About The New AgrarianI have been planting content here off and on since 2002, with occasional attempts at cultivation and pruning. All of it swirls around more or less agrarian ideas: food and agriculture, including some practical things, but also craft, community, technology, embodiment, history, sustainability, nature, and place. As you might guess, I’ve changed my mind a few times on all these topics since I started a decade ago. I cultivate, but not always in neat rows. Read my Explanation and Apologia to learn more.
The fine printThe New Agrarian is copyright ©2002–2017 by David Walbert. All rights reserved, but I'm generally pretty nice about sharing, so feel free to ask.
Tag Archives: history
An adapted version of a talk I gave at Duke Homestead State Historic Site in Durham, North Carolina, in June 2012. Continue reading
The stuffed wingback chair in my office puts me at eye level with my woodworking books, which was not deliberate but maybe not entirely accidental either. Last week I noticed a book I’d forgotten I’d bought: The Village Carpenter, written … Continue reading
The “Apparatus Sculptoris” constellation in Bode’s Uranographia (via University of Oklahoma History of Science Collections) Allison Meier shares a look at Johann Elert Bode’s 1801 “Uranographia,” which shows constellations representing, among other things, a printing press and a sculptor’s stand … Continue reading
A lifetime’s work reduced by lifetimes since To a pile of stones in a ferny wood, grown o’er With moss and vines, and gently hid to all But those who wish to see. A gift from him Who dwelt here … Continue reading
It’s too late for Hallowe’en, but Linda Rodriguez McRobbie’s Smithsonian Magazine article on “The Strange and Mysterious History of the Ouija Board” is worth a read if you’re at all interested in nineteenth-century history, or in the occult, or if … Continue reading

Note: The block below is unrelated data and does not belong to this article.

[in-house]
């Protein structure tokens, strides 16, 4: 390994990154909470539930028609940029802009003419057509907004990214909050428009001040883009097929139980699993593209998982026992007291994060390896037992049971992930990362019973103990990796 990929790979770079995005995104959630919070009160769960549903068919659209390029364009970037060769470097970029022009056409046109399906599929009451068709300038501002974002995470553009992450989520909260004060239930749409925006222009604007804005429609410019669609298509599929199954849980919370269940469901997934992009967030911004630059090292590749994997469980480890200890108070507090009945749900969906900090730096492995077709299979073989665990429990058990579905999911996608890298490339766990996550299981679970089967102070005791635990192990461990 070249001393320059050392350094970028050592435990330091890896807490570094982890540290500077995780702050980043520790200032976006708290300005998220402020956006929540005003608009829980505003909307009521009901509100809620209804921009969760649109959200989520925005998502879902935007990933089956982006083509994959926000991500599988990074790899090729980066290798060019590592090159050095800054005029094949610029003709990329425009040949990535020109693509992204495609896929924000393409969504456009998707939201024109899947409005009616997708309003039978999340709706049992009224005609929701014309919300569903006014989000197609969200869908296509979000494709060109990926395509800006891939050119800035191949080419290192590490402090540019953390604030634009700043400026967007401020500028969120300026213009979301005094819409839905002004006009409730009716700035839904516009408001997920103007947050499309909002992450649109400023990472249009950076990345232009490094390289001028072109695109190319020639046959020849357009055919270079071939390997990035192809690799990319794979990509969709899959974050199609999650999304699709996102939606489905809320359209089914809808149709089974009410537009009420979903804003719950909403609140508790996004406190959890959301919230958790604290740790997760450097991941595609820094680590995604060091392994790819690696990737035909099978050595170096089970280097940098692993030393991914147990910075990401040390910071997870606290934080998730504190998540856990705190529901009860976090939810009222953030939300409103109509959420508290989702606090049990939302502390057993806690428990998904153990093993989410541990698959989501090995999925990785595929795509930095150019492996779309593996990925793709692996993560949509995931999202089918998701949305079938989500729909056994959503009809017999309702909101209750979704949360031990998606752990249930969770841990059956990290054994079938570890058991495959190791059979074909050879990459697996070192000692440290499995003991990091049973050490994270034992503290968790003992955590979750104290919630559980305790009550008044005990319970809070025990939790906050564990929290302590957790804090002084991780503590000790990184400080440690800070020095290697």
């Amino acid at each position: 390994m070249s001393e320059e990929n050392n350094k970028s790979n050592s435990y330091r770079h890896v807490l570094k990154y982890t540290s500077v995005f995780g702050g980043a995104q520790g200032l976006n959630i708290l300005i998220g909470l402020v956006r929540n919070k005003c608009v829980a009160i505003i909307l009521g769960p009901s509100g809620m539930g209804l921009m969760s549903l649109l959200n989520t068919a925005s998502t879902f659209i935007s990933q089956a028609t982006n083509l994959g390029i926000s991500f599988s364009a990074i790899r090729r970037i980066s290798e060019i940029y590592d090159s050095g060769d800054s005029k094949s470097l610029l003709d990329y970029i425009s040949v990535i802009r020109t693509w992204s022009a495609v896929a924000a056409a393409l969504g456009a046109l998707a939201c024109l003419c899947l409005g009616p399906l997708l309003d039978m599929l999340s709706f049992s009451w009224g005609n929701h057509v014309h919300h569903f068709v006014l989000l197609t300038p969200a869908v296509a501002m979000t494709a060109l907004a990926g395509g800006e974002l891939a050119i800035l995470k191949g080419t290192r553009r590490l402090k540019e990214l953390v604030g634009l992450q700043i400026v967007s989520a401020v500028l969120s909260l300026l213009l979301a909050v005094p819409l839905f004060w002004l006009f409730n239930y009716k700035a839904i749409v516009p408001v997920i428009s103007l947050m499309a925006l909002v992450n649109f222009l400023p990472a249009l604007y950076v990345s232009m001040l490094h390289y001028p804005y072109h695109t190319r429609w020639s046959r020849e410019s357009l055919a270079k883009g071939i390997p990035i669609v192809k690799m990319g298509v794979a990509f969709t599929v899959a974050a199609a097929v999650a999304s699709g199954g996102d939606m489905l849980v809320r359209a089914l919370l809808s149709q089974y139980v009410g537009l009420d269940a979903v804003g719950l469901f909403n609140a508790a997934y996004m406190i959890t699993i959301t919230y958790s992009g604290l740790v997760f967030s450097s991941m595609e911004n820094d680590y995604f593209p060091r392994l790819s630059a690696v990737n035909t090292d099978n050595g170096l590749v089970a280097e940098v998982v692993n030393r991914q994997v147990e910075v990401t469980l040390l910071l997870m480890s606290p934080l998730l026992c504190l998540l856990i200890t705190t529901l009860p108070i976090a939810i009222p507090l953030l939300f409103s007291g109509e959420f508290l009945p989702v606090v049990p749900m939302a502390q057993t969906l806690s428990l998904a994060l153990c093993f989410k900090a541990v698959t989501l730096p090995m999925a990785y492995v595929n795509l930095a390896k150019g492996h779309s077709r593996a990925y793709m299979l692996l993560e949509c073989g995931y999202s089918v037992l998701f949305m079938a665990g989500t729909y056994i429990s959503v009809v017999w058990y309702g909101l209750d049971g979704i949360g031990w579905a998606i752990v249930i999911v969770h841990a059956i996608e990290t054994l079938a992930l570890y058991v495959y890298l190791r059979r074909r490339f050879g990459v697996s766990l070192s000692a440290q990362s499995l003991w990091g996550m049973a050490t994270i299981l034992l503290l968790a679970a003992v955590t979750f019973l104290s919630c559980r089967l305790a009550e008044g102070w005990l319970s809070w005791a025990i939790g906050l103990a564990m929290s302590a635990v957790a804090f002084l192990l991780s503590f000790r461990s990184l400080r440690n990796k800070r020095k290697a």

Thoughts on the discovery of, and commentary on, the oldest known medieval cookbook: There really was no distinction between food and medicine in the thirteenth century, or for several centuries thereafter; every food was thought to have properties that affected health. So even the recipe for “hen in winter,” which a researcher says is just a seasonal formula relying on herbs available in cold weather, looks to me like a preventative for colds and flu: “Heat garlic, pepper and sage with water.” Continue reading
The USDA has made a big deal the last couple of years about its “healthy plate” model of good eating, which replaces the old food pyramid, which replaced the four food groups, which replaced… well… I thought a chart might help. Today’s post is a visual history of the USDA’s nutritional advice, showing how food groups and recommended servings have changed over the past century. Continue reading
As if the election wasn’t annoying enough, I got redistricted this year here in North Carolina. I haven’t moved, but I’m in a completely different congressional district — or, rather, I will be when the 113th Congress convenes in six … Continue reading